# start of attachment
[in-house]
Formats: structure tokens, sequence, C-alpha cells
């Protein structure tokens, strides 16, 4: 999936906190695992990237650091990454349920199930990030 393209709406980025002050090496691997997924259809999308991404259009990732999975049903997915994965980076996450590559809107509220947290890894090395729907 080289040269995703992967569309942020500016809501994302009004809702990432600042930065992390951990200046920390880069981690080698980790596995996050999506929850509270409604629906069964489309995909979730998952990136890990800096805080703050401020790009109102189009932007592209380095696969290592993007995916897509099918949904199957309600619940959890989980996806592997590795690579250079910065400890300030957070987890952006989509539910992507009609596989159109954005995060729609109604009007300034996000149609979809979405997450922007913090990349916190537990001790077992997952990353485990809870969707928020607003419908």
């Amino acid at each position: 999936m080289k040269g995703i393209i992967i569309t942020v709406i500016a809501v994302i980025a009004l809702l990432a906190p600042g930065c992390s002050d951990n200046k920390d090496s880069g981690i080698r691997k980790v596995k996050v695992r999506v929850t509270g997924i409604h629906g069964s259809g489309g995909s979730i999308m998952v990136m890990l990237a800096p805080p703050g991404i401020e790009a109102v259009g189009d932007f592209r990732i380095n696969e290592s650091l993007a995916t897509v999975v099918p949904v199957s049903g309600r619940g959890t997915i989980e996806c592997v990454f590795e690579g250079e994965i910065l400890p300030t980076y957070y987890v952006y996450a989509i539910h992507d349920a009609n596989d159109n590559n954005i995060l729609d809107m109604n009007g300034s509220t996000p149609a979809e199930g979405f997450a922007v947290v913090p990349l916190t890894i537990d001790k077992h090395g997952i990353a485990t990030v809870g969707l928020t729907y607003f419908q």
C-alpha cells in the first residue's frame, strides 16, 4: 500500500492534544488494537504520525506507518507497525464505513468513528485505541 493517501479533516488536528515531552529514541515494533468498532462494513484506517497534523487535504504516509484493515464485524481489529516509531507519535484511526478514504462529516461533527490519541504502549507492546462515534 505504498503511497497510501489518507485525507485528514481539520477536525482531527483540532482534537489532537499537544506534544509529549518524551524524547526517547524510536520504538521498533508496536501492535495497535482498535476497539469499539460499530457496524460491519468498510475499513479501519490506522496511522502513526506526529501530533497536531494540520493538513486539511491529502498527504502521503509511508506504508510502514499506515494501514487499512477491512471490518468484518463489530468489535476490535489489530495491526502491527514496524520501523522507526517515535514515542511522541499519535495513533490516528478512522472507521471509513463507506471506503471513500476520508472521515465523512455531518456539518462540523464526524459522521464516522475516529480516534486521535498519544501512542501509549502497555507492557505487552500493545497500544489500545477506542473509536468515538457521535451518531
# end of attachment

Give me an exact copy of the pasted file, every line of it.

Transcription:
[in-house]
Formats: structure tokens, sequence, C-alpha cells
């Protein structure tokens, strides 16, 4: 999936906190695992990237650091990454349920199930990030 393209709406980025002050090496691997997924259809999308991404259009990732999975049903997915994965980076996450590559809107509220947290890894090395729907 080289040269995703992967569309942020500016809501994302009004809702990432600042930065992390951990200046920390880069981690080698980790596995996050999506929850509270409604629906069964489309995909979730998952990136890990800096805080703050401020790009109102189009932007592209380095696969290592993007995916897509099918949904199957309600619940959890989980996806592997590795690579250079910065400890300030957070987890952006989509539910992507009609596989159109954005995060729609109604009007300034996000149609979809979405997450922007913090990349916190537990001790077992997952990353485990809870969707928020607003419908």
């Amino acid at each position: 999936m080289k040269g995703i393209i992967i569309t942020v709406i500016a809501v994302i980025a009004l809702l990432a906190p600042g930065c992390s002050d951990n200046k920390d090496s880069g981690i080698r691997k980790v596995k996050v695992r999506v929850t509270g997924i409604h629906g069964s259809g489309g995909s979730i999308m998952v990136m890990l990237a800096p805080p703050g991404i401020e790009a109102v259009g189009d932007f592209r990732i380095n696969e290592s650091l993007a995916t897509v999975v099918p949904v199957s049903g309600r619940g959890t997915i989980e996806c592997v990454f590795e690579g250079e994965i910065l400890p300030t980076y957070y987890v952006y996450a989509i539910h992507d349920a009609n596989d159109n590559n954005i995060l729609d809107m109604n009007g300034s509220t996000p149609a979809e199930g979405f997450a922007v947290v913090p990349l916190t890894i537990d001790k077992h090395g997952i990353a485990t990030v809870g969707l928020t729907y607003f419908q």
C-alpha cells in the first residue's frame, strides 16, 4: 500500500492534544488494537504520525506507518507497525464505513468513528485505541 493517501479533516488536528515531552529514541515494533468498532462494513484506517497534523487535504504516509484493515464485524481489529516509531507519535484511526478514504462529516461533527490519541504502549507492546462515534 505504498503511497497510501489518507485525507485528514481539520477536525482531527483540532482534537489532537499537544506534544509529549518524551524524547526517547524510536520504538521498533508496536501492535495497535482498535476497539469499539460499530457496524460491519468498510475499513479501519490506522496511522502513526506526529501530533497536531494540520493538513486539511491529502498527504502521503509511508506504508510502514499506515494501514487499512477491512471490518468484518463489530468489535476490535489489530495491526502491527514496524520501523522507526517515535514515542511522541499519535495513533490516528478512522472507521471509513463507506471506503471513500476520508472521515465523512455531518456539518462540523464526524459522521464516522475516529480516534486521535498519544501512542501509549502497555507492557505487552500493545497500544489500545477506542473509536468515538457521535451518531